In the seventeenth century, Zhabdrung Ngawang Namgyal of Punakha in western Bhutan defeated the attacking Tibetan powers which prompted the unification of the nation as one country. To respect this triumph, a terrific festival, the Punakha Drubchen, was held. It went ahead to end up a yearly celebration of the district. Expectedly, the major part of the festival is a theatrical re-enactment of the epic fight. The battle scenes are performed by the local militia men pazaps wearing the fight rigging of those old circumstances.
This features the fact that during that period there was no national armed force all things considered, and the fight was battled by young fellows from the eight town blocks tschogchens of Thimphu who approached willfully to do fight with the adversary. In 2005, locals set forward a demand to the 70th Je Khenpo, Trulku Jigme Choedra, and the administration that they wanted another similarly grand festival which would help in keeping custom alive besides, of course, further honoring the considerable deeds of Zhabdrung Rimpoche. As needed, the Punakha Tshechu was presented in the locale as one more yearly occasion.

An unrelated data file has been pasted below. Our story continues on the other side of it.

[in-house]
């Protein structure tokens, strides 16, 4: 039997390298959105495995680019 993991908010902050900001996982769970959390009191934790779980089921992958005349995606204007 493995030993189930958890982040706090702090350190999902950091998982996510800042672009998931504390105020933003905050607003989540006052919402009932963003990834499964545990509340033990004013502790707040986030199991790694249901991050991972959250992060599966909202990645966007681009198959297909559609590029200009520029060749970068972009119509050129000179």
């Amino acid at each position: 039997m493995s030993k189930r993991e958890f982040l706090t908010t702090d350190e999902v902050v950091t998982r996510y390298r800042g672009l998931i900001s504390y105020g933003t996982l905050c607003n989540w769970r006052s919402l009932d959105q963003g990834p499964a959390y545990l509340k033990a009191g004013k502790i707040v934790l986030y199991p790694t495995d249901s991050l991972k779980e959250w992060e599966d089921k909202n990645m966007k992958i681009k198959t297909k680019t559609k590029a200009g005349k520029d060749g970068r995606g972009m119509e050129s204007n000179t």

It should also be noticed that Punakha is also where the Chief Abbott Je Khenpo of Bhutan has his winter living arrangement. The venue for the festivals is a walled fortress known as Punkaha Dzong which is arranged at the juncture of two waterways and has some amazing sanctuaries and extensive yards inside. On your third day, you hike up to the Kila Goenpa nunnery from where you get the opportunity to have some great all encompassing perspectives of the Haa and Paro valleys as well as of Taktshang Goenpa.